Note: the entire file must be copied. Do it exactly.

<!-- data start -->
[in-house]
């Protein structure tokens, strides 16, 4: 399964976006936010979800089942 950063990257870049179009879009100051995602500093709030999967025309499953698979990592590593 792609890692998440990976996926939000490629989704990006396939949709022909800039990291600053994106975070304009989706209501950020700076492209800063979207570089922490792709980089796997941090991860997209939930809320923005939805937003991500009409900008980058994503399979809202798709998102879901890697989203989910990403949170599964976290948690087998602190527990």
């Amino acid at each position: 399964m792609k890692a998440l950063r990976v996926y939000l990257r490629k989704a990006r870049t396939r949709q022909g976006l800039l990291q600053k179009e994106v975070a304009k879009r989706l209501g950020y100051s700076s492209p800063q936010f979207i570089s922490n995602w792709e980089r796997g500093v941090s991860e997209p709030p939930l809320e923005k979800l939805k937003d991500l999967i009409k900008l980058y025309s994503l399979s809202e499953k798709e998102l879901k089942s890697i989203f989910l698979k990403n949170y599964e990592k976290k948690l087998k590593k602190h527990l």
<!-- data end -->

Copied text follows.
[in-house]
């Protein structure tokens, strides 16, 4: 399964976006936010979800089942 950063990257870049179009879009100051995602500093709030999967025309499953698979990592590593 792609890692998440990976996926939000490629989704990006396939949709022909800039990291600053994106975070304009989706209501950020700076492209800063979207570089922490792709980089796997941090991860997209939930809320923005939805937003991500009409900008980058994503399979809202798709998102879901890697989203989910990403949170599964976290948690087998602190527990």
């Amino acid at each position: 399964m792609k890692a998440l950063r990976v996926y939000l990257r490629k989704a990006r870049t396939r949709q022909g976006l800039l990291q600053k179009e994106v975070a304009k879009r989706l209501g950020y100051s700076s492209p800063q936010f979207i570089s922490n995602w792709e980089r796997g500093v941090s991860e997209p709030p939930l809320e923005k979800l939805k937003d991500l999967i009409k900008l980058y025309s994503l399979s809202e499953k798709e998102l879901k089942s890697i989203f989910l698979k990403n949170y599964e990592k976290k948690l087998k590593k602190h527990l």